Saturday, June 7, 2008

Living With War & Protest The War by Judith Joy Ross

Dick Cheney: On the security front, I think there's a general consensus that we've made major progress, that the surge has worked. That's been a major success.

Martha Raddatz: Two-third of Americans say it's not worth fighting.

Dick Cheney: So?

Martha Raddatz: So? You don't care what the American people think?

Dick Cheney: No. I think you cannot be blown off course by the fluctuations in the public opinion polls.

Does it seem like as we try to pour democracy into Iraq it gets drained from this country? Now that we know public opposition to the war is just a “fluctuation” (that damn flip-flopping American public) there is no need to do any more protesting. Well -- tell that to Judith Joy Ross who’s two new books from Steidl Living With War and Protest the War are as strong and vocal a statement as I have seen even from millions mobilized into the streets.

Ross’s portraiture has dealt with the aftermath of war before with her series of images made at the Vietnam veteran's wall in Washington DC. With her trademark 8x10 view camera she describes people stripped bare of artifice and self consciousness. Almost Zen-like with their absence of tension, these photographs sooth the viewer with a tenderness and human-kindness that is often sought but rarely seen in portraiture today. There is no need for irony here, these are images that are so loaded with beautiful facts so clearly described that their strength is their ability to still strike even after familiarity sets in.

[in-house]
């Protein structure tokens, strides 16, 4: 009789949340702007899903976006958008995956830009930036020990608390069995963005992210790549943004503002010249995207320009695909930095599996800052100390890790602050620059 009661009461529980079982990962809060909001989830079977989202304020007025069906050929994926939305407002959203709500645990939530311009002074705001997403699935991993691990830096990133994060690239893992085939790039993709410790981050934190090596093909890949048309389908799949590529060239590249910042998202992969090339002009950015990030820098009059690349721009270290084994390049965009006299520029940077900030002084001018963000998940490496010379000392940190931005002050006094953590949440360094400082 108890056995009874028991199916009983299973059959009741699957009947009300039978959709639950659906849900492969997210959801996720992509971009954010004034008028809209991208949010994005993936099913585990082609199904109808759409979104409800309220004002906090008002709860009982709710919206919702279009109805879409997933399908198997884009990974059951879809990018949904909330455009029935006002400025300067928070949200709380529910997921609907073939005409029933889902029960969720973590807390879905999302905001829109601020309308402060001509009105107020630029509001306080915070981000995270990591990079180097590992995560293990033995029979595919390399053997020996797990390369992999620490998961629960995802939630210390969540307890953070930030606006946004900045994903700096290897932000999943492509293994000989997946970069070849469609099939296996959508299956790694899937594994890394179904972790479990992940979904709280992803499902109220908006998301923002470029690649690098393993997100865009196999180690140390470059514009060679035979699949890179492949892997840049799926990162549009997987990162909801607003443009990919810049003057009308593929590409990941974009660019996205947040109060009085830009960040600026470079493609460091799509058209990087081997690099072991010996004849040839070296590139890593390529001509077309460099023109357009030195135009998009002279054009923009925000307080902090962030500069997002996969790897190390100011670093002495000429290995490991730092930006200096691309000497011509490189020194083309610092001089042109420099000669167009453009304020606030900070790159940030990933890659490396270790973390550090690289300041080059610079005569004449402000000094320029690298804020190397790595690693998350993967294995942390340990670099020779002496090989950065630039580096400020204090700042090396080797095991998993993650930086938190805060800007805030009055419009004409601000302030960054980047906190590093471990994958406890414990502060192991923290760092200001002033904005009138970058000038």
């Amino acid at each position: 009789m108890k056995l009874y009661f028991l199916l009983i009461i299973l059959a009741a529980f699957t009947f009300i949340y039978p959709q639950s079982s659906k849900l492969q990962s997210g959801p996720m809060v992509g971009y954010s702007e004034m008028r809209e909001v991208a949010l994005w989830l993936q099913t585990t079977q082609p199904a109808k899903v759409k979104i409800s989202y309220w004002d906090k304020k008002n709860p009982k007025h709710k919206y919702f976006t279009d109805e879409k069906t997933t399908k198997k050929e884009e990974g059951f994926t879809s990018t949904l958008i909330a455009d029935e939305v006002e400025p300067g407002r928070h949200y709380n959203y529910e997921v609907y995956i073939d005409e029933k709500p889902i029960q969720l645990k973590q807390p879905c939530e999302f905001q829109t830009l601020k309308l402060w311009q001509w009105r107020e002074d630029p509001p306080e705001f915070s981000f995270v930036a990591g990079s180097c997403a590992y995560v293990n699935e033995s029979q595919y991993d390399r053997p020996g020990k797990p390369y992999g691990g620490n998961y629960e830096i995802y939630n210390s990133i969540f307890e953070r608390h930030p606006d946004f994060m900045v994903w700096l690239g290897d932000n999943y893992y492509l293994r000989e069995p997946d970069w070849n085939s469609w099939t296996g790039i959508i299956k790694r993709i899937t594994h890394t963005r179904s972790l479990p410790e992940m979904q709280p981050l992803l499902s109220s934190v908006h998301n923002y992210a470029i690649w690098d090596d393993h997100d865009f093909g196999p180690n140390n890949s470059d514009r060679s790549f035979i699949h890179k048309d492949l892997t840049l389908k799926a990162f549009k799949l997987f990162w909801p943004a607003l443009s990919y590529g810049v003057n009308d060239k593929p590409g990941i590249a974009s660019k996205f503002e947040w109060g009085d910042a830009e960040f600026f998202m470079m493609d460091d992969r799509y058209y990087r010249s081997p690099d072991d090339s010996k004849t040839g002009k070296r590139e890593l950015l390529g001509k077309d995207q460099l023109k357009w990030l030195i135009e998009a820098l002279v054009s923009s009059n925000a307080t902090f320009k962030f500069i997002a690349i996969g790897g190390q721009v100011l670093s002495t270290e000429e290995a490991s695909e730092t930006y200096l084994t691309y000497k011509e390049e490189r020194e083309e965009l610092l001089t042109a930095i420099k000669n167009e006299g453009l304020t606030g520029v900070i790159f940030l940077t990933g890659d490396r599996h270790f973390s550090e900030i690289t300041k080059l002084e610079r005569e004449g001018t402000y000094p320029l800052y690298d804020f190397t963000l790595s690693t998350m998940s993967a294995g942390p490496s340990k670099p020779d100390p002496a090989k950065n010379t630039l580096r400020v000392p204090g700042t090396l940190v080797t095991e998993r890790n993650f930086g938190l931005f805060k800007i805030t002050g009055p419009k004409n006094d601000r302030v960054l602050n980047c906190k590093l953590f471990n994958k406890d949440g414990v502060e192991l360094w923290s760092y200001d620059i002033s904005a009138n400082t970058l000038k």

As many of you have figured out by now (or think you have figured out) one of my main criteria for work is my ability to return to it with sustained interest and enjoy what I see as the photographer’s prowess in making the individual image. Well, these two books -- the larger of which contains 85 photographs -- are examples of just that. Most of these photographs are portraits of people taken from the mid-section up and there is a dangerous amount of similarity from one to the next. These are not remarkably different images in terms of their basic construction but what each has in terms of small visual clues that Ross masterfully draws out arrests my attention with each page. These are not books that I am capable of just flipping through. Much like what August Sander was capable of doing even with the exhausting amount of work and similarity of subject, Ross makes each an individual that can stand amongst others but they do not blend with the crowd.

Living With War opens with the Vietnam Memorial Wall photographs and follows with a series of portraits of young veterans from the first Gulf War in 1991. The last section is a series of war protesters from the latest debacle. Resolute and steadfast, these demonstrators stand with conviction that is tinged with slight powerlessness. They stand on the right side of reason but know that all of the power they attempt to pack into a cardboard sign can too easily be dismissed by those that drive the war. These photos are driven by an inner wish to regain control in an atmosphere where our own democracy and government seem like foreign invaders.

Protest The War is a small booklet of 22 images beautifully printed to reflect Ross’s use of printing out paper for her final prints. (I had heard that she went to Washington earlier this year and handed out copies of this book to government officials. I wonder how many took time to look into the faces of their constituents.) Protest The War is paperback and was co-published by the Pace MacGill Gallery in NYC.

Living With War is as beautifully printed and this large format book is sure to wind up on one of my best of lists for the year.

My form of protest is often wound up in violent fantasy that would play right into the hands of the opposition if realized -- thus accomplishing nothing. This book is a more mature and powerful form of civil disobedience. Someone should force Bush and President Cheney to stare at these portraits. Maybe that would appeal to their inner human being. And if all they can understand is violence then perhaps gripping the book in both hands and bringing it down on the bridge of their noses might work better. Either way works for me.

Buy Living with War at Steidlville

Buy Protest the War at Steidlville